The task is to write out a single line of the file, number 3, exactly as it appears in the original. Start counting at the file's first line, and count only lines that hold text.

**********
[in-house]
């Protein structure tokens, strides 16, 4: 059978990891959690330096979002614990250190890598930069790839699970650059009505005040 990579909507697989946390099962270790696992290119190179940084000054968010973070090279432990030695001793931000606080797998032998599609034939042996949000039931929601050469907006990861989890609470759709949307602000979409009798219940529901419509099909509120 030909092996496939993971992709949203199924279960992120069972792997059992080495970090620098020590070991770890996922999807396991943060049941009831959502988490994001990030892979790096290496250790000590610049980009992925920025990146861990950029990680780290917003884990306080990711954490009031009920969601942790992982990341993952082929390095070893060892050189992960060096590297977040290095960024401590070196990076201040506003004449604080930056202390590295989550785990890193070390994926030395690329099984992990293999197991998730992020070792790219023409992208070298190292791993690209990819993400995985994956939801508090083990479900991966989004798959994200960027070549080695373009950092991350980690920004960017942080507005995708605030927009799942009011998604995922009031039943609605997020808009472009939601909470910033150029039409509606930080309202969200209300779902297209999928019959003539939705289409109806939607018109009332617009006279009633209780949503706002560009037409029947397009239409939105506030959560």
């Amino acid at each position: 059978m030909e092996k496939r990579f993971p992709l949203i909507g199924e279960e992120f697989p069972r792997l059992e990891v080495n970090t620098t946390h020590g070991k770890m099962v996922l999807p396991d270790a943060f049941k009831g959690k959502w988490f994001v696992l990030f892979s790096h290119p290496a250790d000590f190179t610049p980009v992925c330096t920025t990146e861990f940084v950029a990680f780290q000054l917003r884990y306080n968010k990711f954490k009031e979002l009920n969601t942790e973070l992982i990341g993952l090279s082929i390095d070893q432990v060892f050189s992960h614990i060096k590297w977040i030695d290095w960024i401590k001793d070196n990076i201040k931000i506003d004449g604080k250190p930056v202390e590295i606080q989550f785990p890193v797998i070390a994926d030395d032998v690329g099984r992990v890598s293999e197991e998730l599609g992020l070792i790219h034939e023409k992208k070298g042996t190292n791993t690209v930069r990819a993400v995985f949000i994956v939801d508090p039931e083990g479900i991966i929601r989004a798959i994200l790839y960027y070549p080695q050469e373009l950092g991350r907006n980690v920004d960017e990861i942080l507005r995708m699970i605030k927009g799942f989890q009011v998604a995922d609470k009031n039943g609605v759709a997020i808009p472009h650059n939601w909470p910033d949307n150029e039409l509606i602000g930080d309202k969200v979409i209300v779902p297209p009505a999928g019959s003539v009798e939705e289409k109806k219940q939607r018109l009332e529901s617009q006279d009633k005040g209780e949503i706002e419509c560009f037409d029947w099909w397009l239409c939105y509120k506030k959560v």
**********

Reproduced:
């Amino acid at each position: 059978m030909e092996k496939r990579f993971p992709l949203i909507g199924e279960e992120f697989p069972r792997l059992e990891v080495n970090t620098t946390h020590g070991k770890m099962v996922l999807p396991d270790a943060f049941k009831g959690k959502w988490f994001v696992l990030f892979s790096h290119p290496a250790d000590f190179t610049p980009v992925c330096t920025t990146e861990f940084v950029a990680f780290q000054l917003r884990y306080n968010k990711f954490k009031e979002l009920n969601t942790e973070l992982i990341g993952l090279s082929i390095d070893q432990v060892f050189s992960h614990i060096k590297w977040i030695d290095w960024i401590k001793d070196n990076i201040k931000i506003d004449g604080k250190p930056v202390e590295i606080q989550f785990p890193v797998i070390a994926d030395d032998v690329g099984r992990v890598s293999e197991e998730l599609g992020l070792i790219h034939e023409k992208k070298g042996t190292n791993t690209v930069r990819a993400v995985f949000i994956v939801d508090p039931e083990g479900i991966i929601r989004a798959i994200l790839y960027y070549p080695q050469e373009l950092g991350r907006n980690v920004d960017e990861i942080l507005r995708m699970i605030k927009g799942f989890q009011v998604a995922d609470k009031n039943g609605v759709a997020i808009p472009h650059n939601w909470p910033d949307n150029e039409l509606i602000g930080d309202k969200v979409i209300v779902p297209p009505a999928g019959s003539v009798e939705e289409k109806k219940q939607r018109l009332e529901s617009q006279d009633k005040g209780e949503i706002e419509c560009f037409d029947w099909w397009l239409c939105y509120k506030k959560v």